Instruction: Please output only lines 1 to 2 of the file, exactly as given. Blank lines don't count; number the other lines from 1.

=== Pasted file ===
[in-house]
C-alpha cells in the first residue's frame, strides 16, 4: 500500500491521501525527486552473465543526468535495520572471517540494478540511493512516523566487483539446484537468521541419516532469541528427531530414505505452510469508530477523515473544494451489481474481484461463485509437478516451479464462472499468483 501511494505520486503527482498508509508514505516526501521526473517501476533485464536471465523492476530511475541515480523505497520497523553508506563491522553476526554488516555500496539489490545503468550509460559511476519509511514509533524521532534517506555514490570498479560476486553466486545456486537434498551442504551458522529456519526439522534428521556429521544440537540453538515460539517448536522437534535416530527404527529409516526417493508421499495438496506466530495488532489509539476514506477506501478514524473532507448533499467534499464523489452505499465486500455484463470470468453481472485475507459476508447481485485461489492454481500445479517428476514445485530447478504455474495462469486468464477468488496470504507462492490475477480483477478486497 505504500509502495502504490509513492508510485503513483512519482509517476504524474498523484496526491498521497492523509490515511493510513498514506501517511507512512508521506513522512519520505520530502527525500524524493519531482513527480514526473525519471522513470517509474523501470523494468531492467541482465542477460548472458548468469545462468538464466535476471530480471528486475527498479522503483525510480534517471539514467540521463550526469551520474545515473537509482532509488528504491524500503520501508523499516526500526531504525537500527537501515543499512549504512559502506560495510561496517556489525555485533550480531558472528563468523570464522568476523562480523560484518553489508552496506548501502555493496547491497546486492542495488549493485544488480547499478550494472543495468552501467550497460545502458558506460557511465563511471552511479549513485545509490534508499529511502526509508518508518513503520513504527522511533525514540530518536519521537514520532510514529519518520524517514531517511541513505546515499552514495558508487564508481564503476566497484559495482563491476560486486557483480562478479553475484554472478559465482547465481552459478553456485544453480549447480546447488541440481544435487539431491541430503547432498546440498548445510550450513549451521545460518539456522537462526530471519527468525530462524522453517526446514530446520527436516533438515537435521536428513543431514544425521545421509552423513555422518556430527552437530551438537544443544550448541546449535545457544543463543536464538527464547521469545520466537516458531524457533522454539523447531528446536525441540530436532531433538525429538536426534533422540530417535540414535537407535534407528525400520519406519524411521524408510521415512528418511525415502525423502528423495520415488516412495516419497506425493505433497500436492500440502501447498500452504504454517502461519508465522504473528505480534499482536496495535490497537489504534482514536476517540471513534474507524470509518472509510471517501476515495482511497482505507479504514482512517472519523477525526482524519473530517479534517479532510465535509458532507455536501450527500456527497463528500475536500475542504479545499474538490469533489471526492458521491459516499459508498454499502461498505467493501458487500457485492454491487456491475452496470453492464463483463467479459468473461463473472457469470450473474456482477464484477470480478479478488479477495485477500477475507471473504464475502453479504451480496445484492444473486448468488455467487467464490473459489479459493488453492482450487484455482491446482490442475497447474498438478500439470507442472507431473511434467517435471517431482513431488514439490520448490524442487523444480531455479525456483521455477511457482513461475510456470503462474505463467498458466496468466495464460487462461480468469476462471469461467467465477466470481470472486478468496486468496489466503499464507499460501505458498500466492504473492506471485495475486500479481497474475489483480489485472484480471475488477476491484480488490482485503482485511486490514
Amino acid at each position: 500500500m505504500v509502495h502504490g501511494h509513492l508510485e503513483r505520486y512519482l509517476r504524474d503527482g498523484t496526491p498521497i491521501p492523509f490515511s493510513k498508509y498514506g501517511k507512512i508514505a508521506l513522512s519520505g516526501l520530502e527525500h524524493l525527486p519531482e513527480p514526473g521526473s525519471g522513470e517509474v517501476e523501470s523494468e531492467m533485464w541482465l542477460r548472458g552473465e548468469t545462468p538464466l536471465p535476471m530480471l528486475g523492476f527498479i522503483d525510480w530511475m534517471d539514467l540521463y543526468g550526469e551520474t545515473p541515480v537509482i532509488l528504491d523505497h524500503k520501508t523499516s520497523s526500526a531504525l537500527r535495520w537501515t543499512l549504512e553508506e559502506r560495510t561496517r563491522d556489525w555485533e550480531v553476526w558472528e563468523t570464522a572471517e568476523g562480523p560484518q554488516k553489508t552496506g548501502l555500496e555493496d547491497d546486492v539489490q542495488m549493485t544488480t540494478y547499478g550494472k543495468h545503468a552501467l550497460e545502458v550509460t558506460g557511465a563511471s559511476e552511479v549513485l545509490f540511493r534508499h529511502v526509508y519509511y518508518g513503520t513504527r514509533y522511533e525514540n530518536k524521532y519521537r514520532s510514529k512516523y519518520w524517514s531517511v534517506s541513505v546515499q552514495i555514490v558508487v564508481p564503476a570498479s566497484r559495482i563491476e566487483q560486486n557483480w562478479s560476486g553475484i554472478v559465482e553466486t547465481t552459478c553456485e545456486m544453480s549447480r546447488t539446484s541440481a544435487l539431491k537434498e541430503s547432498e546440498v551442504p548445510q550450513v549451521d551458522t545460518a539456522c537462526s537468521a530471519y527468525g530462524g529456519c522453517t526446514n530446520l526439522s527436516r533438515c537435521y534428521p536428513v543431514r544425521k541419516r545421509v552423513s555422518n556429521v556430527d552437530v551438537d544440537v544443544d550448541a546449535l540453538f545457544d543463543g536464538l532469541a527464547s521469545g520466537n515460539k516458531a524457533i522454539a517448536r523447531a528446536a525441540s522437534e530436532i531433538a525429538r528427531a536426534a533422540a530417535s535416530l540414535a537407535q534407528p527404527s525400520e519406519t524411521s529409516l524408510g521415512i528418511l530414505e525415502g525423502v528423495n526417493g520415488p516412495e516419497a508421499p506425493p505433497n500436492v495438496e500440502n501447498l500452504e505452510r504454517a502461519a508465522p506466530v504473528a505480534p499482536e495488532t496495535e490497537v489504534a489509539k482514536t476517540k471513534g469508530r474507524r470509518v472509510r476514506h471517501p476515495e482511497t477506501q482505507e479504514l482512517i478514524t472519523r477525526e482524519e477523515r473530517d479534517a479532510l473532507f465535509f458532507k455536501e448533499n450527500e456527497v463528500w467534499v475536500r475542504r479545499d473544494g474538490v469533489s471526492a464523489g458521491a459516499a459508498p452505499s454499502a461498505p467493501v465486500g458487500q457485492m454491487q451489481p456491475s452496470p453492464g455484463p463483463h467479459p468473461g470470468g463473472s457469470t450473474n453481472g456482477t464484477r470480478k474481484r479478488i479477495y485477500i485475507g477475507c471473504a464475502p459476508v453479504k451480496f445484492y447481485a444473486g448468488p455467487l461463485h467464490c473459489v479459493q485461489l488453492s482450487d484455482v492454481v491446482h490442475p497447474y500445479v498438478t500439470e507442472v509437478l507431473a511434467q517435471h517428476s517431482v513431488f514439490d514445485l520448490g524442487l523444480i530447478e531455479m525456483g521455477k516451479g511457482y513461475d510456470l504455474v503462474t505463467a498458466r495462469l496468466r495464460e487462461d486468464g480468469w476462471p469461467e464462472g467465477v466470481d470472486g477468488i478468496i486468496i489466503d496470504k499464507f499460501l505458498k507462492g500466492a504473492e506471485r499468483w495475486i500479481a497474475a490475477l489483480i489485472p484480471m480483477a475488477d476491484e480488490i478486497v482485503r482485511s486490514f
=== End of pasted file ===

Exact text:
[in-house]
C-alpha cells in the first residue's frame, strides 16, 4: 500500500491521501525527486552473465543526468535495520572471517540494478540511493512516523566487483539446484537468521541419516532469541528427531530414505505452510469508530477523515473544494451489481474481484461463485509437478516451479464462472499468483 501511494505520486503527482498508509508514505516526501521526473517501476533485464536471465523492476530511475541515480523505497520497523553508506563491522553476526554488516555500496539489490545503468550509460559511476519509511514509533524521532534517506555514490570498479560476486553466486545456486537434498551442504551458522529456519526439522534428521556429521544440537540453538515460539517448536522437534535416530527404527529409516526417493508421499495438496506466530495488532489509539476514506477506501478514524473532507448533499467534499464523489452505499465486500455484463470470468453481472485475507459476508447481485485461489492454481500445479517428476514445485530447478504455474495462469486468464477468488496470504507462492490475477480483477478486497 505504500509502495502504490509513492508510485503513483512519482509517476504524474498523484496526491498521497492523509490515511493510513498514506501517511507512512508521506513522512519520505520530502527525500524524493519531482513527480514526473525519471522513470517509474523501470523494468531492467541482465542477460548472458548468469545462468538464466535476471530480471528486475527498479522503483525510480534517471539514467540521463550526469551520474545515473537509482532509488528504491524500503520501508523499516526500526531504525537500527537501515543499512549504512559502506560495510561496517556489525555485533550480531558472528563468523570464522568476523562480523560484518553489508552496506548501502555493496547491497546486492542495488549493485544488480547499478550494472543495468552501467550497460545502458558506460557511465563511471552511479549513485545509490534508499529511502526509508518508518513503520513504527522511533525514540530518536519521537514520532510514529519518520524517514531517511541513505546515499552514495558508487564508481564503476566497484559495482563491476560486486557483480562478479553475484554472478559465482547465481552459478553456485544453480549447480546447488541440481544435487539431491541430503547432498546440498548445510550450513549451521545460518539456522537462526530471519527468525530462524522453517526446514530446520527436516533438515537435521536428513543431514544425521545421509552423513555422518556430527552437530551438537544443544550448541546449535545457544543463543536464538527464547521469545520466537516458531524457533522454539523447531528446536525441540530436532531433538525429538536426534533422540530417535540414535537407535534407528525400520519406519524411521524408510521415512528418511525415502525423502528423495520415488516412495516419497506425493505433497500436492500440502501447498500452504504454517502461519508465522504473528505480534499482536496495535490497537489504534482514536476517540471513534474507524470509518472509510471517501476515495482511497482505507479504514482512517472519523477525526482524519473530517479534517479532510465535509458532507455536501450527500456527497463528500475536500475542504479545499474538490469533489471526492458521491459516499459508498454499502461498505467493501458487500457485492454491487456491475452496470453492464463483463467479459468473461463473472457469470450473474456482477464484477470480478479478488479477495485477500477475507471473504464475502453479504451480496445484492444473486448468488455467487467464490473459489479459493488453492482450487484455482491446482490442475497447474498438478500439470507442472507431473511434467517435471517431482513431488514439490520448490524442487523444480531455479525456483521455477511457482513461475510456470503462474505463467498458466496468466495464460487462461480468469476462471469461467467465477466470481470472486478468496486468496489466503499464507499460501505458498500466492504473492506471485495475486500479481497474475489483480489485472484480471475488477476491484480488490482485503482485511486490514